WASHINGTON, D.C.¬ – U.S. Senator Susan Collins, Ranking Member of the Senate Homeland Security Committee, today blasted the Transportation Security Agency (TSA), which has been charged with protecting America’s airports since the terror attacks of 9/11, for committing a “significant breach of security” by inadvertently posting its complete, 93-page airport screening manual on the World Wide Web.

The recent Web posting of the TSA’s manual, “Screening Management Standard Operating Procedures,” was done incorrectly, allowing all portions of sensitive, redacted material to be fully accessed and read by sophisticated Web users.

The Senator called the bungled posting “shocking” and “reckless.”

“As Americans make travel plans for the upcoming holidays, this shocking breach undercuts the public’s confidence in the security procedures at our airports,” said Senator Susan Collins, R-Me., ranking Republican member of the Senate Homeland Security and Governmental Affairs Committee.

“On the day before the Senate Homeland Security Committee’s hearing on terrorist travel, it is alarming to learn that the Transportation Security Administration (TSA) inadvertently posted its own security manual on the Internet. This manual provides a road map to those who would do us harm. The detailed information could help terrorists evade airport security measures.

“I intend to ask DHS how this security breach could have happened, what specific actions will be taken to prevent this type of reckless dissemination from ever occurring again, and how it will remedy the damage that has already been done.”

On Wednesday, the committee will hold a previously scheduled hearing, “Five Years After the Intelligence Reform and Terrorism Prevention Act: Stopping Terrorist Travel,” to evaluate anti-terrorist travel programs implemented since September 11, 2001. The hearing also is designed to assess the programs’ effectiveness and identify what further steps may need to be taken.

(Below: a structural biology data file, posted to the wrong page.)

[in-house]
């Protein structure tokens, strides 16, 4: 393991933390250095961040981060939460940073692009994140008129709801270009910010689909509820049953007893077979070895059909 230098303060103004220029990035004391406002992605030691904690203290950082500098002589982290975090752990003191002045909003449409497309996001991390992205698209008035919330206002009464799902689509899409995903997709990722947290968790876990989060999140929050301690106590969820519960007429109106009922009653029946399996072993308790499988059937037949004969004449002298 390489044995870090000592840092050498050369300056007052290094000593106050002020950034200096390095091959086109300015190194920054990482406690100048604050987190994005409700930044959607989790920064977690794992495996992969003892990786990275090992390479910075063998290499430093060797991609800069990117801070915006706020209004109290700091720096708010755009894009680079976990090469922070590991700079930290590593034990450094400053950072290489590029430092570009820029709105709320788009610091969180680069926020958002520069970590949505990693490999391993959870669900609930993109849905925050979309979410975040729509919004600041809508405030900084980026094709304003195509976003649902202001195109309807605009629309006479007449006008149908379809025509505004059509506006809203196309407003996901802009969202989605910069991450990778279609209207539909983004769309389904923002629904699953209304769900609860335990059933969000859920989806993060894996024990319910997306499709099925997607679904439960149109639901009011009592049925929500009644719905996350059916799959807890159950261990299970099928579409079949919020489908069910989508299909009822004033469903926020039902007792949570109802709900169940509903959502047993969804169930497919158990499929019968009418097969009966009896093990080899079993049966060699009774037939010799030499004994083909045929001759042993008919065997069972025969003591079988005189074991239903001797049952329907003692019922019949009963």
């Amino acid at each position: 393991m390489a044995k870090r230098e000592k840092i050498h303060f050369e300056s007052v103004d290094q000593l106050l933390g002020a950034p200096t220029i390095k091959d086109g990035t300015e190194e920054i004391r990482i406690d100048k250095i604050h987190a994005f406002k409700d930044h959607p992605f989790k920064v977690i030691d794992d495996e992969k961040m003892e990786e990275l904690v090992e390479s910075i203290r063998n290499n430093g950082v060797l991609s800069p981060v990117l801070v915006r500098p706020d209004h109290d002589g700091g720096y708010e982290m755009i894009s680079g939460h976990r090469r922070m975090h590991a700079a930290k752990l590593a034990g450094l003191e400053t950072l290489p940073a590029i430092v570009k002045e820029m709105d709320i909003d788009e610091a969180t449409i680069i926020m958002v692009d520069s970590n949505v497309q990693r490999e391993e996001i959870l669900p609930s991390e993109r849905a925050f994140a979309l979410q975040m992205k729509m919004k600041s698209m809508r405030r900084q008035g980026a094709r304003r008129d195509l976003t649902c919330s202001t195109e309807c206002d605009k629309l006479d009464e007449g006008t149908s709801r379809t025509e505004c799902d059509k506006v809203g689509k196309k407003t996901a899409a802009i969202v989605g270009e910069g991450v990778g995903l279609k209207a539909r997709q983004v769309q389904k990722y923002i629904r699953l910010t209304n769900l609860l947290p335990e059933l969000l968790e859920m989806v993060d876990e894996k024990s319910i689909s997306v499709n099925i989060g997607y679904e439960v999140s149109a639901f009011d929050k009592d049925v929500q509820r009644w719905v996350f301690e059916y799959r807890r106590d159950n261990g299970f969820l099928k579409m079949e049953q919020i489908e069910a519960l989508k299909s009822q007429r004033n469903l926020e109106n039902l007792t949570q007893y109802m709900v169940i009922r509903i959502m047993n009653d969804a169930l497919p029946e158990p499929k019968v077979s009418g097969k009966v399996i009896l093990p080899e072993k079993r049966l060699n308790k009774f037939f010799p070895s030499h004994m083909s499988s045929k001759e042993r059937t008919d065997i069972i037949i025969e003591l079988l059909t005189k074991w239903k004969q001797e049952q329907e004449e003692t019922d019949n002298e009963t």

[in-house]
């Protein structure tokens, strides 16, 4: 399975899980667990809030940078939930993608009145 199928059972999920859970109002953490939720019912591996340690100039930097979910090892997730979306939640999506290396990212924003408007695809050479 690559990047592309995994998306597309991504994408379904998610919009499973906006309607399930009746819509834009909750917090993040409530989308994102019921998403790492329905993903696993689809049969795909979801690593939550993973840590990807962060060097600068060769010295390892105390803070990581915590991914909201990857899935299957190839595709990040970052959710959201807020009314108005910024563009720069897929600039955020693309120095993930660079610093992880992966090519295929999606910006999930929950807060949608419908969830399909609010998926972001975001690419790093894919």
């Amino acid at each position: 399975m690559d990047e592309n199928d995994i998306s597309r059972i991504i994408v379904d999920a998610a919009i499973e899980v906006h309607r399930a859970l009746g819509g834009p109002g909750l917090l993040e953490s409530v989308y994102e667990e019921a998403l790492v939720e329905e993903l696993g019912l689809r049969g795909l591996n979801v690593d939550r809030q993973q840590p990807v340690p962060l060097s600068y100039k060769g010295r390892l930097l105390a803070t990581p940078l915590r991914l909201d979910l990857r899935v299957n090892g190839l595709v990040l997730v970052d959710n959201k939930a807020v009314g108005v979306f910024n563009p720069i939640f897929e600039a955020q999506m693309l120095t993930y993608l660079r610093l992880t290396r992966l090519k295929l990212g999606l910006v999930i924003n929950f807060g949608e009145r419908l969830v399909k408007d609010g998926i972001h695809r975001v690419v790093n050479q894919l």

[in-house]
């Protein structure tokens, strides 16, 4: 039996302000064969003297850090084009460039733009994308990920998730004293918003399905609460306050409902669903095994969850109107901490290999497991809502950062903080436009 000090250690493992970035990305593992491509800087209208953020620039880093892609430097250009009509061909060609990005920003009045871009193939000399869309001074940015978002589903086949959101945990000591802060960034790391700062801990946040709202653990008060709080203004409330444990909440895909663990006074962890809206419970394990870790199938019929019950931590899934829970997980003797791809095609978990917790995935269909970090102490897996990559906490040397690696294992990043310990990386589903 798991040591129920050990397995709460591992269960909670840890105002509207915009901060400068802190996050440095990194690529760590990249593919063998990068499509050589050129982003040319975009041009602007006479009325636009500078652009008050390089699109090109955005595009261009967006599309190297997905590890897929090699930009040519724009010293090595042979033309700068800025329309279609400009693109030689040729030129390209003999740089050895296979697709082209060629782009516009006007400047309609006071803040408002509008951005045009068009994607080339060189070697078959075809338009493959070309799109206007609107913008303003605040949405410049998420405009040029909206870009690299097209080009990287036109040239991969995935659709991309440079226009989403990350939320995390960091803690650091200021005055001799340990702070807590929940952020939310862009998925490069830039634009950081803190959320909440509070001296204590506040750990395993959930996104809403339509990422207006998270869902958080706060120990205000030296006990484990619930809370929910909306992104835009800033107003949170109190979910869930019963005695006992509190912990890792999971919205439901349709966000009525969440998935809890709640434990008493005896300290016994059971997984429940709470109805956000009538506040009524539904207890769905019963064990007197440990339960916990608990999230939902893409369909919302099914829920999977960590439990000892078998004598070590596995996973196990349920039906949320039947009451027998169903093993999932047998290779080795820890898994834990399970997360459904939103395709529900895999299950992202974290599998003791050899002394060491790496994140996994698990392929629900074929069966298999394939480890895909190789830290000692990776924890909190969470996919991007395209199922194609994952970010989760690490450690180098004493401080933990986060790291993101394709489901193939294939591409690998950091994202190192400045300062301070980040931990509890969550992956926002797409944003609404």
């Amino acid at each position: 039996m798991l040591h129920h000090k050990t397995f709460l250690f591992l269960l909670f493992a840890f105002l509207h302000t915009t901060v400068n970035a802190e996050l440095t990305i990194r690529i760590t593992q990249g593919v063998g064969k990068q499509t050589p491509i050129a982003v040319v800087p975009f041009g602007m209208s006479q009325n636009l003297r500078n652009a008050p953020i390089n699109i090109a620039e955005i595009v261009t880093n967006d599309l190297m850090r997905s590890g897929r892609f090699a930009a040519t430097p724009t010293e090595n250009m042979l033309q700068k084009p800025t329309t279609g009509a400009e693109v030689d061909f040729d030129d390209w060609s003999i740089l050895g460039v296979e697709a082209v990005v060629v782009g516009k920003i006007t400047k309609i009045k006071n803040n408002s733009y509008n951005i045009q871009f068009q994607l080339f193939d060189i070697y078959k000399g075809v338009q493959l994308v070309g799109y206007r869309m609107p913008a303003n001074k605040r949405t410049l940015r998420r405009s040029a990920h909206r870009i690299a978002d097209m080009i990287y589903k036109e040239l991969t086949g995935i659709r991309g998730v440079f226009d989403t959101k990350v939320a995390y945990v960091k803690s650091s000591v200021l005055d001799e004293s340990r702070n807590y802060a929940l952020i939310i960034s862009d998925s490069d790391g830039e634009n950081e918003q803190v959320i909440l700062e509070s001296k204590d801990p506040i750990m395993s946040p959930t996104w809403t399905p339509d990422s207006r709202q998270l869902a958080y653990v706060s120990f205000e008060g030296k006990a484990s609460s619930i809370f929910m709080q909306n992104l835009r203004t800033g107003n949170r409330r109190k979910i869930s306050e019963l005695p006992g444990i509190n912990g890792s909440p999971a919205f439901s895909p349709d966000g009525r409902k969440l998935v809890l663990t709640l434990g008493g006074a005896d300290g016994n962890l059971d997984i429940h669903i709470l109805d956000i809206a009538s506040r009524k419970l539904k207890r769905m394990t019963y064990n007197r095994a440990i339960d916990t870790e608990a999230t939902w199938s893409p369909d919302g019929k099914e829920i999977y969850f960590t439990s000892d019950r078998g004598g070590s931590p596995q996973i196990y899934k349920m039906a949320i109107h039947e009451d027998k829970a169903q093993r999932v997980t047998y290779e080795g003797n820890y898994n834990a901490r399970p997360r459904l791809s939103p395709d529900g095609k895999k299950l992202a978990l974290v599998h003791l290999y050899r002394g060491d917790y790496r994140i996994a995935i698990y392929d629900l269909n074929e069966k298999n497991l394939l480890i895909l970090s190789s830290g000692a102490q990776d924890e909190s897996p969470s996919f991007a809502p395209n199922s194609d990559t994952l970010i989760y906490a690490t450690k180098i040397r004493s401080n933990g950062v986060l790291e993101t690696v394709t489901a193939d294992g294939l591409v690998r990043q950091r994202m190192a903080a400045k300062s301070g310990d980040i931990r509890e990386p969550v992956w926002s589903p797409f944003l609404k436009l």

Witnesses include: Rand Beers, Under Secretary National Protection and Programs Directorate, U.S. Department of Homeland Security; Janice L. Jacobs, Assistant Secretary for Consular Affairs, U.S. Department of State; David F. Heyman, Assistant Secretary for Policy, U.S. Department of Homeland Security; and Timothy J. Healy; Director, Terrorist Screening Center; Federal Bureau of Investigation; U.S. Department of Justice.

Although the TSA aviation security manual is dated May 28, 2008, with an implementation date of June 30, 2008, the information it holds is considered to be sensitive security data. On one of its opening pages, it carries the admonition: “NO PART OF THIS RECORD MAY BE DISCLOSED TO PERSONS WITHOUT A ‘NEED TO KNOW.’ ”

Examples of sensitive information – which were intended to be redacted — include details on how screening is to be conducted and explanations of the limitations of x-ray screening machines.

The TSA said it took steps to remove the document from the Internet, but since its posting, copies have been made and the full report can easily be found on the Web.